An Introduction to China?s Biotechnology Industry By Sarah Xuan, Associate MMLC Group Beijing 12 November 2009 Background and Development of Chinese Biotech industry China has just seen double-digit growth in its biotechnology industry and has gone from being one of the slowest to one of the fastest nations in the adoption of new biotechnologies. The biotech sector is seen in China and internationally as a core area of national scientific and economic development, due to its potential to ease the food crisis, combat disease and hereditary problems. The Chinese biotech industry grew 30% annually to $3 billion between 2000 and 2005. By 2010, the Chinese biotech market is projected to reach US$9 billion. While Chinese venture capital investment is currently limited, the Chinese government does invest in quasi-venture capital companies and helps attract capital from the private sector to support start-up and growth companies. In recent years, domestic and Western venture capital investments have contributed significant funding to China's biotech industry. In 2006, total VC investment in China grew by 22% over 2005. Multinational investment accounted for nearly 76% of this total. The State Council, China?s cabinet, publicized measures to boost biological industry in June of this year. The measures deal with policies for key fields for China?s biotechnology industry, technology innovation, funding support and preferential tax incentives (50% tax deductibility). Biotech companies in China The biotech industry in China has been developing since the early 1980?s. By 1997, the number of Chinese companies with business licenses including biotechnology activities, was around 200. Today, China boasts more than 580 biotech companies. The majority of these companies have net assets of less than US$10 million. Chinese biotech companies are highly dependent on governmental funding. The two major state funding programs are The National High Technology Research and Development Program (a.k.a. the 863 Program) and the National Basic Research Program (a.k.a. the 973 plan). The former is geared more toward applied research and commercialization, the latter toward early-stage research. The following companies are the more well known biotech companies active in China: Amoytop Biotech Amoytop is a high-tech company devoted to discovering, developing and marketing recombinant proteins such as Granulocyte Macrophage Colony Stimulating Factors, and Granulocyte Colony stimulating Factors. Beijing Pharma and Biotech Center (BPBC) This is a consulting agency, which belongs to the Beijing Municipal Commission for Science and Technology (BMCST). BPBC is a non-profit organization (NPO) which is aimed at strengthening innovation in the pharmaceutical and biotechnology industry. Beijing SL pharmaceutical Co., Ltd. SL PHARM is a biotechnology-pharmaceutical company, mainly engaged in developing and marketing gene engineering drugs. Shanghai ChemPartner Co., Ltd. Shanghai ChemPartner is specialized in pre-clinical research in a number of life threatening diseases such as cancer, diabetes and arthritis. Novozymes Biotechnology Co., Ltd Novozymes is the world leader in bio-innovations and is very active in China. Beijing WBL Peking University Biotech Co., Ltd This is a pharmaceutical joint venture invested by the Asiapharm Croup Ltd, Beijing University and the Beijing Enterprise Holding Limited of Hong Kong. It is mainly engaged in research, development manufacture and marketing of natural medicines and modern Chinese medicines, in cooperation with biotechnology. Relevant Laws and Regulations in China The China National Center for Biotechnology Development (CNCBD) is the main policy body behind the biotechnology industry in China. The CNCBD was established on November 3, 1983 under the Ministry of Science and Technology with the approval of the State Council. In addition to the CNCBD, the Ministry for Health, the Ministry of Agriculture and the Chinese State Food and Drug Administration, are involved in regulating the industry as need be. The major regulations applying to the biotechnology as a whole in China are: The Measures for Promoting the development of Biotech Industry effective from 15 June 2009. The measures encourage companies to increase their research input and enhance research infrastructure. It also urges firms to increase support for the industrialization of research for which the Chinese hold intellectual property rights. In the past, because of relatively low manufacturing costs and previous policies neglecting research and development expenditure, China's biotech and other high-tech companies often found they have to pay more tax because of the perceived higher profits. Now, the new measures allow companies to add 50 percent of their research spending to corporate costs so that they can pay less income tax.. Patent Law of the People's Republic of China (as Amended 2008) effective from 1985 as amended. This law has just been substantially amended. Some of the amendments specifically impacting on the pharmaceutical and biotech industries, include those that allow compulsory licensing of pharmaceuticals and provisions requiring the description of sources ?genetic resources? in relevant patent specifications. In an effort to protect ownership of China?s genetic resources, China has made it illegal to obtain a patent covering a genetic resource if that resource was not legally obtained. Under the new patent law, patent applications involving ?genetic resources? must identify the source of the genetic material, be it of plant, animal, or microbial origin in the patent?s specification. Alternatively, the applicant will have to provide the reason why the source cannot be identified. Other major laws relevant to the China biotechnology industry include special tax incentive laws, plant variety rights, quarantine laws and policy encouragement notices. The future of the Chinese Biotechnology Industry China?s biotechnology sector is still maturing. On the one hand, foreign investment is encouraged, but on the other hand, intellectual property enforcement mechanisms are still relatively unpredictable. Chinese academic institutions are at the forefront of much of the research and development in this sector, and it seems that a better system for encouraging cooperation between private enterprise and the universities could be developed. The Australian Cooperative Research Centre system could well be an excellent model for application in China. On the regulatory side, it seems that the framework is in place for fostering a strong biotechnology industry. Some conflict in regulatory powers continues to exist, however that is not peculiar to China. It is hoped that these conflicts will be ironed out in the near future, as investment continues to flow in to this sector.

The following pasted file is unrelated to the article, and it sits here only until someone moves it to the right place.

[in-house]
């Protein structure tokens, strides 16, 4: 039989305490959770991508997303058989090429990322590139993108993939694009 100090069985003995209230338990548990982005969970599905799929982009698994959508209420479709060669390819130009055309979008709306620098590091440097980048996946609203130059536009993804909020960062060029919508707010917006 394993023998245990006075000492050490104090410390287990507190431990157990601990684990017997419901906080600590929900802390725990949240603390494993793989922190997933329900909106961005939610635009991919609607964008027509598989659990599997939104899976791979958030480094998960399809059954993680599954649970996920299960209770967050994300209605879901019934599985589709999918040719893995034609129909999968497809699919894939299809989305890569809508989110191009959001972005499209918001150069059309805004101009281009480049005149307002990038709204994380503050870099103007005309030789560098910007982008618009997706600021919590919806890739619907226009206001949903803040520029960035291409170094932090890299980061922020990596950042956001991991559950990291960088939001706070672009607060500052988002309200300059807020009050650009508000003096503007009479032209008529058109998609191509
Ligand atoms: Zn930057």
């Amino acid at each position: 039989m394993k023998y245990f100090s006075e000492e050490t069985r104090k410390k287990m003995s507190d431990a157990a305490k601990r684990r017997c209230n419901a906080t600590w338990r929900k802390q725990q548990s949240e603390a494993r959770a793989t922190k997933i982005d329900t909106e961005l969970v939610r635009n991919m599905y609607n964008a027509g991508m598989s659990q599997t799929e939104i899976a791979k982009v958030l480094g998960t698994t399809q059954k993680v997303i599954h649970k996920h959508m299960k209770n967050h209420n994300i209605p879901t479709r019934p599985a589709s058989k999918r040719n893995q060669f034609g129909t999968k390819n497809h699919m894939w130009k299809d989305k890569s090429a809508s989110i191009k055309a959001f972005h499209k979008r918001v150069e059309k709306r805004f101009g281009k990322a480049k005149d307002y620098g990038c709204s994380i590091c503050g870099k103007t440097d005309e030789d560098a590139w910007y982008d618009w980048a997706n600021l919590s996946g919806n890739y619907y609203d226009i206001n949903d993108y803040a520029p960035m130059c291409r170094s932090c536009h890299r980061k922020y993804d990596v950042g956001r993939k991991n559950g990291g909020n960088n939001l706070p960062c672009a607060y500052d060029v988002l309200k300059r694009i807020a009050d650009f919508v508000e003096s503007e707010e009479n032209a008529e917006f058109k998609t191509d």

Posted: 18 May 2010